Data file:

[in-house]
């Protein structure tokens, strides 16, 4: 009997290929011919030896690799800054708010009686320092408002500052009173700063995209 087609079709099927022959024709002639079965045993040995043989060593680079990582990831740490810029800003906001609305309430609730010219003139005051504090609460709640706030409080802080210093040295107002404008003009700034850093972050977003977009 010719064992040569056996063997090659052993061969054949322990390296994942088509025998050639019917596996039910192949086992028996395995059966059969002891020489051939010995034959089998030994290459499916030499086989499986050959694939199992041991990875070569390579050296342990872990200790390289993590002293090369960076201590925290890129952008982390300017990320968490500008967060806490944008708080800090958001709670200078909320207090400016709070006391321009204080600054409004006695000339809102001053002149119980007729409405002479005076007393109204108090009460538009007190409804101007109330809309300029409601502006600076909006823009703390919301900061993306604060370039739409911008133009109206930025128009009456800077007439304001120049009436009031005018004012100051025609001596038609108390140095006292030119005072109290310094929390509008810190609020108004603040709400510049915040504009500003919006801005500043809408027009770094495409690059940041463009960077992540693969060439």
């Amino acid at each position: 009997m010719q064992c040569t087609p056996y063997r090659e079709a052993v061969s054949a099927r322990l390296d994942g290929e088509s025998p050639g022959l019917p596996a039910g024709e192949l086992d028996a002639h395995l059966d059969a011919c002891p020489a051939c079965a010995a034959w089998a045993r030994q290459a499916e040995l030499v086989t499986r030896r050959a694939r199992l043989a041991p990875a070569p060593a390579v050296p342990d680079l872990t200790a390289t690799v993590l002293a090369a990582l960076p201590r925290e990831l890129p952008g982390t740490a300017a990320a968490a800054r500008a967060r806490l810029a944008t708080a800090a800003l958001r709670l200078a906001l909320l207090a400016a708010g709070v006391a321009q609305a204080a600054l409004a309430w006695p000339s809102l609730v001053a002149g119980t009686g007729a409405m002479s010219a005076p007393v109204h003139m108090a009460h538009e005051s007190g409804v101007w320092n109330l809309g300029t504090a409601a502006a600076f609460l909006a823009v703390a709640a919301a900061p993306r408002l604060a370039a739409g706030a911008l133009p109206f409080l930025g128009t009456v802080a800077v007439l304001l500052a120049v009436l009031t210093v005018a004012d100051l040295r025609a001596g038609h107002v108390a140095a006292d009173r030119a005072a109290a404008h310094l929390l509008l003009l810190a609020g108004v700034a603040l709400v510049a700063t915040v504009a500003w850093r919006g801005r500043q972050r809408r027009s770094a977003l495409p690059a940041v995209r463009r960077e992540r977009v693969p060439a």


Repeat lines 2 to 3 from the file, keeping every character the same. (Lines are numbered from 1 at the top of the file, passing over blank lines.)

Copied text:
């Protein structure tokens, strides 16, 4: 009997290929011919030896690799800054708010009686320092408002500052009173700063995209 087609079709099927022959024709002639079965045993040995043989060593680079990582990831740490810029800003906001609305309430609730010219003139005051504090609460709640706030409080802080210093040295107002404008003009700034850093972050977003977009 010719064992040569056996063997090659052993061969054949322990390296994942088509025998050639019917596996039910192949086992028996395995059966059969002891020489051939010995034959089998030994290459499916030499086989499986050959694939199992041991990875070569390579050296342990872990200790390289993590002293090369960076201590925290890129952008982390300017990320968490500008967060806490944008708080800090958001709670200078909320207090400016709070006391321009204080600054409004006695000339809102001053002149119980007729409405002479005076007393109204108090009460538009007190409804101007109330809309300029409601502006600076909006823009703390919301900061993306604060370039739409911008133009109206930025128009009456800077007439304001120049009436009031005018004012100051025609001596038609108390140095006292030119005072109290310094929390509008810190609020108004603040709400510049915040504009500003919006801005500043809408027009770094495409690059940041463009960077992540693969060439």
């Amino acid at each position: 009997m010719q064992c040569t087609p056996y063997r090659e079709a052993v061969s054949a099927r322990l390296d994942g290929e088509s025998p050639g022959l019917p596996a039910g024709e192949l086992d028996a002639h395995l059966d059969a011919c002891p020489a051939c079965a010995a034959w089998a045993r030994q290459a499916e040995l030499v086989t499986r030896r050959a694939r199992l043989a041991p990875a070569p060593a390579v050296p342990d680079l872990t200790a390289t690799v993590l002293a090369a990582l960076p201590r925290e990831l890129p952008g982390t740490a300017a990320a968490a800054r500008a967060r806490l810029a944008t708080a800090a800003l958001r709670l200078a906001l909320l207090a400016a708010g709070v006391a321009q609305a204080a600054l409004a309430w006695p000339s809102l609730v001053a002149g119980t009686g007729a409405m002479s010219a005076p007393v109204h003139m108090a009460h538009e005051s007190g409804v101007w320092n109330l809309g300029t504090a409601a502006a600076f609460l909006a823009v703390a709640a919301a900061p993306r408002l604060a370039a739409g706030a911008l133009p109206f409080l930025g128009t009456v802080a800077v007439l304001l500052a120049v009436l009031t210093v005018a004012d100051l040295r025609a001596g038609h107002v108390a140095a006292d009173r030119a005072a109290a404008h310094l929390l509008l003009l810190a609020g108004v700034a603040l709400v510049a700063t915040v504009a500003w850093r919006g801005r500043q972050r809408r027009s770094a977003l495409p690059a940041v995209r463009r960077e992540r977009v693969p060439a």